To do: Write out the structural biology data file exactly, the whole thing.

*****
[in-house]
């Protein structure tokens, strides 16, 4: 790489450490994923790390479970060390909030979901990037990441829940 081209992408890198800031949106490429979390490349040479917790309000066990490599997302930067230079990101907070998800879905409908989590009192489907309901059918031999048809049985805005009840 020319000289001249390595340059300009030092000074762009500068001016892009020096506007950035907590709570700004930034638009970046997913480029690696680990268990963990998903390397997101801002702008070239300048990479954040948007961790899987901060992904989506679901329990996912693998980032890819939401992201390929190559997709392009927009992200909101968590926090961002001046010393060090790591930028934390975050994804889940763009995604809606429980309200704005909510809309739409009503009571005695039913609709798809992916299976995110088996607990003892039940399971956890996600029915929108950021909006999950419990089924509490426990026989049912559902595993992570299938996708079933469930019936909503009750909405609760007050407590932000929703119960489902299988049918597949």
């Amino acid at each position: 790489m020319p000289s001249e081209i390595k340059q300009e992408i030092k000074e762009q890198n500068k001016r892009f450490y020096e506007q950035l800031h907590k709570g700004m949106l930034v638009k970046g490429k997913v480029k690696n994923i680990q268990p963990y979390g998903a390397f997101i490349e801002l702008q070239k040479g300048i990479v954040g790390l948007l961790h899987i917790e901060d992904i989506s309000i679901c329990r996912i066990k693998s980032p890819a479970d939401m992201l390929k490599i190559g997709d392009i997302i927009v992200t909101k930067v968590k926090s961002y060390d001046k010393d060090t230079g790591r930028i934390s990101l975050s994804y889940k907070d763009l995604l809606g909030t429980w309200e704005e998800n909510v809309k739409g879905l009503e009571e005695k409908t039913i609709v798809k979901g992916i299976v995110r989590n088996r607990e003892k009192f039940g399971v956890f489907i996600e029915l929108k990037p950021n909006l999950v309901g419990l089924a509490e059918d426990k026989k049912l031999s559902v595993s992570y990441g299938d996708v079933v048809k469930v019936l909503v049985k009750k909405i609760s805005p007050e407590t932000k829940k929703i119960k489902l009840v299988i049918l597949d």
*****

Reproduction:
[in-house]
């Protein structure tokens, strides 16, 4: 790489450490994923790390479970060390909030979901990037990441829940 081209992408890198800031949106490429979390490349040479917790309000066990490599997302930067230079990101907070998800879905409908989590009192489907309901059918031999048809049985805005009840 020319000289001249390595340059300009030092000074762009500068001016892009020096506007950035907590709570700004930034638009970046997913480029690696680990268990963990998903390397997101801002702008070239300048990479954040948007961790899987901060992904989506679901329990996912693998980032890819939401992201390929190559997709392009927009992200909101968590926090961002001046010393060090790591930028934390975050994804889940763009995604809606429980309200704005909510809309739409009503009571005695039913609709798809992916299976995110088996607990003892039940399971956890996600029915929108950021909006999950419990089924509490426990026989049912559902595993992570299938996708079933469930019936909503009750909405609760007050407590932000929703119960489902299988049918597949």
């Amino acid at each position: 790489m020319p000289s001249e081209i390595k340059q300009e992408i030092k000074e762009q890198n500068k001016r892009f450490y020096e506007q950035l800031h907590k709570g700004m949106l930034v638009k970046g490429k997913v480029k690696n994923i680990q268990p963990y979390g998903a390397f997101i490349e801002l702008q070239k040479g300048i990479v954040g790390l948007l961790h899987i917790e901060d992904i989506s309000i679901c329990r996912i066990k693998s980032p890819a479970d939401m992201l390929k490599i190559g997709d392009i997302i927009v992200t909101k930067v968590k926090s961002y060390d001046k010393d060090t230079g790591r930028i934390s990101l975050s994804y889940k907070d763009l995604l809606g909030t429980w309200e704005e998800n909510v809309k739409g879905l009503e009571e005695k409908t039913i609709v798809k979901g992916i299976v995110r989590n088996r607990e003892k009192f039940g399971v956890f489907i996600e029915l929108k990037p950021n909006l999950v309901g419990l089924a509490e059918d426990k026989k049912l031999s559902v595993s992570y990441g299938d996708v079933v048809k469930v019936l909503v049985k009750k909405i609760s805005p007050e407590t932000k829940k929703i119960k489902l009840v299988i049918l597949d």